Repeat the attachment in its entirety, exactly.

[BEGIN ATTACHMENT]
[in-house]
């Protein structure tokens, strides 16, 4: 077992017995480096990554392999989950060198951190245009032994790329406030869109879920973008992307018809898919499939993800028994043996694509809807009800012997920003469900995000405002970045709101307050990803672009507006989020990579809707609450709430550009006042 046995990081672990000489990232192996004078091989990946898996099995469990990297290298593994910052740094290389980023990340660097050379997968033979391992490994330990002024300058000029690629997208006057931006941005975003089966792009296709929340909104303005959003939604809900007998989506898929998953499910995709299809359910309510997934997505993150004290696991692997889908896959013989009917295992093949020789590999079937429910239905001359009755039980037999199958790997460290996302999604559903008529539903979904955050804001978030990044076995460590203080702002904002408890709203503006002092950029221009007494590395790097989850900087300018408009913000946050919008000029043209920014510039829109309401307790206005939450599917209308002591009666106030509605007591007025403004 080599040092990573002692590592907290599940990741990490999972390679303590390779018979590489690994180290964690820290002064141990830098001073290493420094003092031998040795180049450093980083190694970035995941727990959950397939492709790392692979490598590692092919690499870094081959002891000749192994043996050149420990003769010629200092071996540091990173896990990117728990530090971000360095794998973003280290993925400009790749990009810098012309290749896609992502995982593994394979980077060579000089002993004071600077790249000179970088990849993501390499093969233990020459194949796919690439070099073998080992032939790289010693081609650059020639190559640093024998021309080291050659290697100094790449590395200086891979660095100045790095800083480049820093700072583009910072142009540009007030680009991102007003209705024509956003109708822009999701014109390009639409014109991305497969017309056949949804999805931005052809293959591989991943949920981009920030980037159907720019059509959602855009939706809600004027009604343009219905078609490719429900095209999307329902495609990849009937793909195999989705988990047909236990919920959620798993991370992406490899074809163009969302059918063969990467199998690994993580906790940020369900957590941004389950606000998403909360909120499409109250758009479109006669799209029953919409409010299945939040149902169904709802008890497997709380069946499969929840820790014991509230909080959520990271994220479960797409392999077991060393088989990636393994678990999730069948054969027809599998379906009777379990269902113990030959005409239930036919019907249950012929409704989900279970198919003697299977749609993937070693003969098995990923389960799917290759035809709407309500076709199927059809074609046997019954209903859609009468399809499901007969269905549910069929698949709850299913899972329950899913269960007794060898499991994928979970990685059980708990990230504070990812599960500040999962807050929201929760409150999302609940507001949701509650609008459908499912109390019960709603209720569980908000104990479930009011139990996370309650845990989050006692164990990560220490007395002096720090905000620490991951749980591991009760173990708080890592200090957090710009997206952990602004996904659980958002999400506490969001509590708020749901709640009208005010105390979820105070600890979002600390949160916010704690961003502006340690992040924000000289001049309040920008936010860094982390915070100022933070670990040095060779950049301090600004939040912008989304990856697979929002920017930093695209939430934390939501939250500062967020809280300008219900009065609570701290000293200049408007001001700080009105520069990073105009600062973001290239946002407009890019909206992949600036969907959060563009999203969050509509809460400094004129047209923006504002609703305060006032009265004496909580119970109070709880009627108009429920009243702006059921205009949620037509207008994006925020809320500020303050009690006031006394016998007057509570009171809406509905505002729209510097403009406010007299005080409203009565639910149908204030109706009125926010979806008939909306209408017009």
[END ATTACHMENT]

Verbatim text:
[in-house]
């Protein structure tokens, strides 16, 4: 077992017995480096990554392999989950060198951190245009032994790329406030869109879920973008992307018809898919499939993800028994043996694509809807009800012997920003469900995000405002970045709101307050990803672009507006989020990579809707609450709430550009006042 046995990081672990000489990232192996004078091989990946898996099995469990990297290298593994910052740094290389980023990340660097050379997968033979391992490994330990002024300058000029690629997208006057931006941005975003089966792009296709929340909104303005959003939604809900007998989506898929998953499910995709299809359910309510997934997505993150004290696991692997889908896959013989009917295992093949020789590999079937429910239905001359009755039980037999199958790997460290996302999604559903008529539903979904955050804001978030990044076995460590203080702002904002408890709203503006002092950029221009007494590395790097989850900087300018408009913000946050919008000029043209920014510039829109309401307790206005939450599917209308002591009666106030509605007591007025403004 080599040092990573002692590592907290599940990741990490999972390679303590390779018979590489690994180290964690820290002064141990830098001073290493420094003092031998040795180049450093980083190694970035995941727990959950397939492709790392692979490598590692092919690499870094081959002891000749192994043996050149420990003769010629200092071996540091990173896990990117728990530090971000360095794998973003280290993925400009790749990009810098012309290749896609992502995982593994394979980077060579000089002993004071600077790249000179970088990849993501390499093969233990020459194949796919690439070099073998080992032939790289010693081609650059020639190559640093024998021309080291050659290697100094790449590395200086891979660095100045790095800083480049820093700072583009910072142009540009007030680009991102007003209705024509956003109708822009999701014109390009639409014109991305497969017309056949949804999805931005052809293959591989991943949920981009920030980037159907720019059509959602855009939706809600004027009604343009219905078609490719429900095209999307329902495609990849009937793909195999989705988990047909236990919920959620798993991370992406490899074809163009969302059918063969990467199998690994993580906790940020369900957590941004389950606000998403909360909120499409109250758009479109006669799209029953919409409010299945939040149902169904709802008890497997709380069946499969929840820790014991509230909080959520990271994220479960797409392999077991060393088989990636393994678990999730069948054969027809599998379906009777379990269902113990030959005409239930036919019907249950012929409704989900279970198919003697299977749609993937070693003969098995990923389960799917290759035809709407309500076709199927059809074609046997019954209903859609009468399809499901007969269905549910069929698949709850299913899972329950899913269960007794060898499991994928979970990685059980708990990230504070990812599960500040999962807050929201929760409150999302609940507001949701509650609008459908499912109390019960709603209720569980908000104990479930009011139990996370309650845990989050006692164990990560220490007395002096720090905000620490991951749980591991009760173990708080890592200090957090710009997206952990602004996904659980958002999400506490969001509590708020749901709640009208005010105390979820105070600890979002600390949160916010704690961003502006340690992040924000000289001049309040920008936010860094982390915070100022933070670990040095060779950049301090600004939040912008989304990856697979929002920017930093695209939430934390939501939250500062967020809280300008219900009065609570701290000293200049408007001001700080009105520069990073105009600062973001290239946002407009890019909206992949600036969907959060563009999203969050509509809460400094004129047209923006504002609703305060006032009265004496909580119970109070709880009627108009429920009243702006059921205009949620037509207008994006925020809320500020303050009690006031006394016998007057509570009171809406509905505002729209510097403009406010007299005080409203009565639910149908204030109706009125926010979806008939909306209408017009």